Why is the public shifting priorities so suddenly? Have property taxes stolen the spotlight? Has the hard work we've done organizing the grassroots had an affect on the public perception of the amendment? Have the religious right and Republican politicians finally shown their true colors often enough to remind the general public how big of hypocrites they are? (See recent posts on Ted Haggard, Larry Craig, Bob Allen, Glenn Murphy, Richard Roberts and more!)
How do they fit together?
The Star poll doesn't ask the in-depth questions that I'd like to know the answers to. I'm sure it doesn't tell the legislators as much as they'd like either. What it does tell them is that support for attacking the LGBT community is fading fast with the average citizen.
God forbid the men and women at the General Assembly focus on real problems during the short amount of time allotted them this year. While Hoosiers are demanding solutions to out of control tax rates, local government reform and improving education, will the legislators put politics over people once again?
Most importantly, will the 40% opposed to the amendment be joined at the voting booth by the lynch mob if there's no property tax relief? "Follow the money" has always been good advice and I'm willing to bet that money - for lobbyists, campaigns, and taxes - will have more of an impact on the constitutional amendment than anything LGBT or religious right organizations can do with their members.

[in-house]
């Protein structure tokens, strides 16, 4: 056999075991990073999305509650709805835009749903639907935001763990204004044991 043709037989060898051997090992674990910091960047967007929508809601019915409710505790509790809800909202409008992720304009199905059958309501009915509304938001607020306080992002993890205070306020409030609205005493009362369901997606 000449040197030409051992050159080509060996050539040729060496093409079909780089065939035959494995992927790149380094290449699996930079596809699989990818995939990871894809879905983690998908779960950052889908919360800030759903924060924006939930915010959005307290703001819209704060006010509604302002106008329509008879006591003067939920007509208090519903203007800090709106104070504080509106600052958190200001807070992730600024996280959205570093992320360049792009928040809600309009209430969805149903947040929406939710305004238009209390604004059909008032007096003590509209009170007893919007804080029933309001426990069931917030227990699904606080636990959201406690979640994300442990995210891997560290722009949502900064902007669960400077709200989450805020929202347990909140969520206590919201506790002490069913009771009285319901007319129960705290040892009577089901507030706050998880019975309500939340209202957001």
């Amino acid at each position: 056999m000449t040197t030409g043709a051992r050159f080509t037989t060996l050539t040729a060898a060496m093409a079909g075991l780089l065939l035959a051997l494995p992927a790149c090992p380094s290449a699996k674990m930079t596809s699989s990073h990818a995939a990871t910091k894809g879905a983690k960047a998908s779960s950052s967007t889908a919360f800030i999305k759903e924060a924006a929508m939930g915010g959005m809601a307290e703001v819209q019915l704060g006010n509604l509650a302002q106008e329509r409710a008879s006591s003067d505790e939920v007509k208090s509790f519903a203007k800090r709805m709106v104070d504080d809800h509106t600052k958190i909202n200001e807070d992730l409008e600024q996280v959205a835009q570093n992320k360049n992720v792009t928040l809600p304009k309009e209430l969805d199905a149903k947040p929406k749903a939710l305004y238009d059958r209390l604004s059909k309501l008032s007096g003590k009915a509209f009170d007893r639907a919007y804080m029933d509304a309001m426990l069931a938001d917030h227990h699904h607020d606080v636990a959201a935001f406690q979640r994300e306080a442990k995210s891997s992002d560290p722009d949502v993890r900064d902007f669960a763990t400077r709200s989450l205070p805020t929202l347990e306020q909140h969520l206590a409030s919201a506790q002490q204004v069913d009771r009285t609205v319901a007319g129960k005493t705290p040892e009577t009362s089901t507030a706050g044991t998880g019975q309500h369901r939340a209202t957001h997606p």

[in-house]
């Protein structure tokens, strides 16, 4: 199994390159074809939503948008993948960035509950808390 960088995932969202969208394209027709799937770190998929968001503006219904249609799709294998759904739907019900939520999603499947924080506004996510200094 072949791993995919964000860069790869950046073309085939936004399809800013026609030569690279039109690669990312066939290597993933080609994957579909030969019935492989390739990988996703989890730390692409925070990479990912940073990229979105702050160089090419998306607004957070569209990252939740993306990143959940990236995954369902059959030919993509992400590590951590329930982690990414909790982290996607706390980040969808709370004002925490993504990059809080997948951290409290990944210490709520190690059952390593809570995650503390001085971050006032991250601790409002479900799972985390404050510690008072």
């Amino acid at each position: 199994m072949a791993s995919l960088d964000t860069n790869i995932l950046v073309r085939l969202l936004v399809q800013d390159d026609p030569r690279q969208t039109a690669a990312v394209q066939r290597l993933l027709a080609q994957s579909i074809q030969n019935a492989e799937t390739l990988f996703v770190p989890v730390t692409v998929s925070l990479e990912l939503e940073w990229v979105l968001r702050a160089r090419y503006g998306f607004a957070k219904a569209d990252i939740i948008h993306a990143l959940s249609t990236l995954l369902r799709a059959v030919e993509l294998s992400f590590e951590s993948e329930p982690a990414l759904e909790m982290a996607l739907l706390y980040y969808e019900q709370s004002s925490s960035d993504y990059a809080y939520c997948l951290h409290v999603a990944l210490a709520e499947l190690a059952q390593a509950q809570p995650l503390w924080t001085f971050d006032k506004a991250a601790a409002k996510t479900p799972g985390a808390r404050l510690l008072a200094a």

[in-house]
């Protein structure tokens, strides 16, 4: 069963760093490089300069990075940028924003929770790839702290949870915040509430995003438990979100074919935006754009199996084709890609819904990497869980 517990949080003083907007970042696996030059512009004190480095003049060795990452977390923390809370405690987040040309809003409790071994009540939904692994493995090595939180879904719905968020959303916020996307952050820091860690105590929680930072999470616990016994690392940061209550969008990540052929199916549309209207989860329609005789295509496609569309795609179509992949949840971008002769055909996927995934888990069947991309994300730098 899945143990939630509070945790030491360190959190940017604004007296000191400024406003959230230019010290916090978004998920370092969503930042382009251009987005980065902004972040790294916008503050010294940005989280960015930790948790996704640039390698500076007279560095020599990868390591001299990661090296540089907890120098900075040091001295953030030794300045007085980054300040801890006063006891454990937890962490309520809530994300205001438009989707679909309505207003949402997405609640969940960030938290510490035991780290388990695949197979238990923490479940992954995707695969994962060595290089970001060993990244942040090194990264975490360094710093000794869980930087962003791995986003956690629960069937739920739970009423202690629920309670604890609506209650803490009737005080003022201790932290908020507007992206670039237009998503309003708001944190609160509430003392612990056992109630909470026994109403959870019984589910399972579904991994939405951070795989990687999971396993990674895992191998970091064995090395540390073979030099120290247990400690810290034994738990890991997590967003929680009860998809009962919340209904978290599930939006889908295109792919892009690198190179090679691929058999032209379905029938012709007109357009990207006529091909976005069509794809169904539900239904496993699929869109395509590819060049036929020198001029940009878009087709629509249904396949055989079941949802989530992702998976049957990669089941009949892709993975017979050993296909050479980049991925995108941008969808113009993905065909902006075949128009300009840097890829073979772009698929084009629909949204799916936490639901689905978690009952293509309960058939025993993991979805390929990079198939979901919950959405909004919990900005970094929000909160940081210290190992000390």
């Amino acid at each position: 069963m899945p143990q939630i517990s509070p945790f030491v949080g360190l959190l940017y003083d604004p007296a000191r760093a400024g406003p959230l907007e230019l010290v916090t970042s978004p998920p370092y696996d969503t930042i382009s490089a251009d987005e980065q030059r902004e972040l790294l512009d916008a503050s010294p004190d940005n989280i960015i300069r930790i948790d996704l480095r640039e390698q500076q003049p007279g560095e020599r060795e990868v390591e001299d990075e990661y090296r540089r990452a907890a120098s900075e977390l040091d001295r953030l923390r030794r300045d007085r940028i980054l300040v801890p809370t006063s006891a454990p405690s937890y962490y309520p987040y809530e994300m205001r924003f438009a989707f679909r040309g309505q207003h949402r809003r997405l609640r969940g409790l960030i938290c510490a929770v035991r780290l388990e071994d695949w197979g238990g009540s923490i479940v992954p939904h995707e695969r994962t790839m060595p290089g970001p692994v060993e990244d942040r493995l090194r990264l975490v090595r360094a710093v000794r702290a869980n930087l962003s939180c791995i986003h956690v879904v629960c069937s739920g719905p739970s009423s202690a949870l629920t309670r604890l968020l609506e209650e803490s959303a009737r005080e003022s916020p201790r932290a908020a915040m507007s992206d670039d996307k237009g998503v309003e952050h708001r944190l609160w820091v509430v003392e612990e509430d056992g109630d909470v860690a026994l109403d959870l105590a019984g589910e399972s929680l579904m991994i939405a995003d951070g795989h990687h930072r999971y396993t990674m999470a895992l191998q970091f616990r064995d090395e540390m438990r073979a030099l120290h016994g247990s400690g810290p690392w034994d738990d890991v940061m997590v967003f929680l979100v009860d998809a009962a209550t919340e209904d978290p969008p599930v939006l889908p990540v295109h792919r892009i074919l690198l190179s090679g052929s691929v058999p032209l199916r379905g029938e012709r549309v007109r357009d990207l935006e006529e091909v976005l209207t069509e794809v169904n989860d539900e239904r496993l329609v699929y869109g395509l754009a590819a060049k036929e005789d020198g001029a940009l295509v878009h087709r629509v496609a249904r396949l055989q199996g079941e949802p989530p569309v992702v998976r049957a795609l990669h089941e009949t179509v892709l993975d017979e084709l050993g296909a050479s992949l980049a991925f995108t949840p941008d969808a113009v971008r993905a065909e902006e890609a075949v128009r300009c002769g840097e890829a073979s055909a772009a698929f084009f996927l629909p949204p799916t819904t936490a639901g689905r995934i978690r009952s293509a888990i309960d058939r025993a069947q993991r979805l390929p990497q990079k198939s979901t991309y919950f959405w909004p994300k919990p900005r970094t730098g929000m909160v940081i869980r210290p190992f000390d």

What roles will Republican Governor Mitch Daniels and the religious right organizations play in this drama? I'll tell you in the next post.
*All amendments to the Indiana constitution must pass two consecutively elected legislatures and then it can go on the ballot for everyone to vote on. The amendment has already passed both houses once. If it fails this year it would be at least four more years before it could go to a referendum.
(This is the 1st post in a series on SJR-7, the proposed Indiana constitutional amendment to ban same-sex marriage and civil unions. The other posts are "The fate of Indiana's anti-marriage amendment" and "Indiana Governor Mitch Daniels and the Religious Right.")